People who take antidepressants often say they feel better, but some researchers claim that's due to the placebo effect. If it is, aren't drug companies abusing depressed people by getting them to buy pricey, useless drugs? On the other hand, if antidepressants genuinely make you feel better, is the feeling lasting, and are they addictive?
Illustration by Slug Signorino
So your question is, are antidepressants bad because they don’t work, or bad because they do? We can eliminate a few possibilities right off the bat. For starters, if I’m in the antidepressant business, I’m not about to sell a product that permanently cheers people up. What I want is something they need on a regular basis, like a nice glass of wine — an antidepressant that works on a lot of levels, including financially for the winemaker and therapeutically for everybody else. But I take it you’re more interested in pills.
First some statistics, the significance of which will become clear by and by:
- One in nine Americans over age 12 takes antidepressants, including one in four women between 40 and 59. Since the early 1990s antidepressant use has increased 400 percent across all age groups. Sure, there have been some bumps in the road over the past 20 years, but nobody’s going to tell me life has become 400 percent more depressing.
- One American in 12 takes antidepressants despite having no depressive symptoms whatsoever.
- Less than a third of those taking antidepressants have had a checkup with a mental health professional in the last year, and one in seven has been on antidepressants for more than a decade.
- Nearly three quarters of all antidepressant prescriptions are written without any diagnosis of a psychiatric problem. Primary-care physicians are much more likely to prescribe these drugs than specialists — one in 11 visits to a primary-care physician results in a new prescription or refill. In nearly 80 percent of these office visits where there’s no psychiatric diagnosis, there’s also no specific psychiatric complaint from the patient.
Summing up, it’s fair to say a common attitude in the medical community is basically take your Prozac and don’t come back. People are none too happy about this: nearly a quarter of respondents to a 2008 phone survey cited the chance they’d get put on unwanted meds as a reason they might not tell their doctor they felt depressed.
With this in mind, we’re now prepared to grapple with the possibility raised in your letter, namely that all those mother’s little helpers, to cite the old refrain, don’t actually help. Here’s what we find:
- A review of 177 studies involving more than 24,000 depressed patients found placebos alleviated symptoms in 38 percent, while antidepressants reduced them in 46 percent. Psychotherapy alone reduced symptoms in 47 percent, about the same as antidepressants but usually at higher cost. Best of all was combining antidepressants and psychotherapy, with a 52 percent success rate.
- A review of 96 studies published from 1980 to 2005 concluded the placebo effect was likely responsible for 68 percent of the improvement seen in patients taking antidepressants. Another review pegged it at 84 percent. What’s more, the placebo effect appears to be growing over time.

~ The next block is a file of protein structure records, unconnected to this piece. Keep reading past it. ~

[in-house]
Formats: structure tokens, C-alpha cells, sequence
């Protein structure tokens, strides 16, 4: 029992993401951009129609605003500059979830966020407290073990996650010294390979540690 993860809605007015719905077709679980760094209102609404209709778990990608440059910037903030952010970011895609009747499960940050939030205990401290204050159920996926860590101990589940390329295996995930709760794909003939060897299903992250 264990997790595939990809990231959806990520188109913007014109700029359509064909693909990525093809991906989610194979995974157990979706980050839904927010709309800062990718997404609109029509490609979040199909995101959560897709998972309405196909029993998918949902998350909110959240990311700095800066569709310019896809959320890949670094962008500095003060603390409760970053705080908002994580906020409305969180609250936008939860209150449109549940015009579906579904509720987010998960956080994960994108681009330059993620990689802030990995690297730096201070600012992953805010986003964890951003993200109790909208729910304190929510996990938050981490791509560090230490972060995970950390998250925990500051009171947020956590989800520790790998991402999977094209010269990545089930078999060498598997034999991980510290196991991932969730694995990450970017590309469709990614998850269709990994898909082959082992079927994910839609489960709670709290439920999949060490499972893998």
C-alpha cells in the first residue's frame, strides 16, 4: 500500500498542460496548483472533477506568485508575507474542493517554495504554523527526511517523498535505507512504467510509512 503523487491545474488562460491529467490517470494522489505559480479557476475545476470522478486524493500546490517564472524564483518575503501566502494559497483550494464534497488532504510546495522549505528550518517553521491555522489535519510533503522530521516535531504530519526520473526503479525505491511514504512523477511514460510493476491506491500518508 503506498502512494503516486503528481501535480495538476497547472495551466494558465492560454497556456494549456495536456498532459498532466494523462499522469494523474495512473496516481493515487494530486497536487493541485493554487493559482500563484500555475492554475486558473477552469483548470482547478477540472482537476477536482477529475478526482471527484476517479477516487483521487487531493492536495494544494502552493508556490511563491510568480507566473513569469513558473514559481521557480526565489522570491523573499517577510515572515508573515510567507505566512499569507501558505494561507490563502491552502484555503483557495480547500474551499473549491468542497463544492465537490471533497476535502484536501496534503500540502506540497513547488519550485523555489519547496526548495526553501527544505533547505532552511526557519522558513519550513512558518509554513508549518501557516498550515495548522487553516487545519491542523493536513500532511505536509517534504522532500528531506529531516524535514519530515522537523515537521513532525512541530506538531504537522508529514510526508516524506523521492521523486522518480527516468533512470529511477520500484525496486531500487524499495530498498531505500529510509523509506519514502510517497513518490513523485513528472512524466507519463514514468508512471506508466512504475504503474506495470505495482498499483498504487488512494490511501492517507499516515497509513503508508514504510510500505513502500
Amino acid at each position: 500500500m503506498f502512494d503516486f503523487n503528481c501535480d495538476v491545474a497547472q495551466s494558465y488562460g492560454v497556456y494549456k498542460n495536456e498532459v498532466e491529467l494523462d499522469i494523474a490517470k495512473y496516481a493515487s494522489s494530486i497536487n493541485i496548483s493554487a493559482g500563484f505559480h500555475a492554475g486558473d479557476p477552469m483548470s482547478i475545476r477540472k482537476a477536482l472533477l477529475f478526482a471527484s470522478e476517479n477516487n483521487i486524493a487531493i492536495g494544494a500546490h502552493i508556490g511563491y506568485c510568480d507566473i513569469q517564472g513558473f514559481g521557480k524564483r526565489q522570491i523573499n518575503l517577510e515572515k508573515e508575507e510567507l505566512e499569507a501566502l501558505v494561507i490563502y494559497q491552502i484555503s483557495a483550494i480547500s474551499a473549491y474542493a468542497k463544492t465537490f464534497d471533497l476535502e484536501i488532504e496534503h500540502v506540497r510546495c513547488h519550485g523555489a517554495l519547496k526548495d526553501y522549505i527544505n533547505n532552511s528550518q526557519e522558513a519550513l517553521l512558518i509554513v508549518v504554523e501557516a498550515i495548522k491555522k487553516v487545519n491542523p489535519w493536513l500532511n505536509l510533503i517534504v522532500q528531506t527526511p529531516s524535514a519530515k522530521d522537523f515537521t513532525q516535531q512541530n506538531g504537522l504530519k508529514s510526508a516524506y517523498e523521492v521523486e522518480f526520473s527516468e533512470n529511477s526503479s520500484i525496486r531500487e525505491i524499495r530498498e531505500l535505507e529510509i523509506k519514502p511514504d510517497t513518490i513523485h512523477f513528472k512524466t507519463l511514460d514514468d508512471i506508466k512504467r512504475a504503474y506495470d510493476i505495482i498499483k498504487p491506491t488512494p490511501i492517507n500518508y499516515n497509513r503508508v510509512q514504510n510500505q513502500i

- Some research says there’s no medicinal benefit. A European study of “active placebos” (where the placebo mimicked the drug’s side effects) found no significant difference between placebos and antidepressants. The latter were just particularly persuasive fakes.
So why are antidepressants prescribed so often? We find a clue in a review of 35 antidepressant clinical trials submitted to the FDA. (And bear in mind, the FDA sets a low bar — it requires that clinical trials show a significant difference between a drug and a placebo but doesn’t limit the number of trials, enabling drug manufacturers to keep rolling the dice until they get the desired result.) The review found that, on average, antidepressants didn’t meet the criteria for “clinical significance” — in other words, technically they didn’t do anything, except for one group: patients rated as extremely depressed.
We further note that: (1) the U.S. population is aging, and elderly patients require more medical attention, among other things for depression; and (2) the percentage of primary-care physicians has dropped significantly. In 1950 about half of doctors were in primary care; now it’s barely over 30 percent.
The upshot is that primary-care doctors have higher patient loads and less time to spend per patient. Since everyone nowadays expects the doctor to do something, and since antidepressants evidently work for the extremely depressed and make many others feel better, if only through the power of suggestion, the default response is to prescribe drugs for anyone with a mood beef — next patient, please.
The situation is likely to get worse. The number of primary-care physicians entering the field between now and 2020 isn’t expected to keep up with demand. How all this will play out in the face of rising health care costs and the Affordable Care Act remains to be seen, but for a lot of people pills might be all they ever get.
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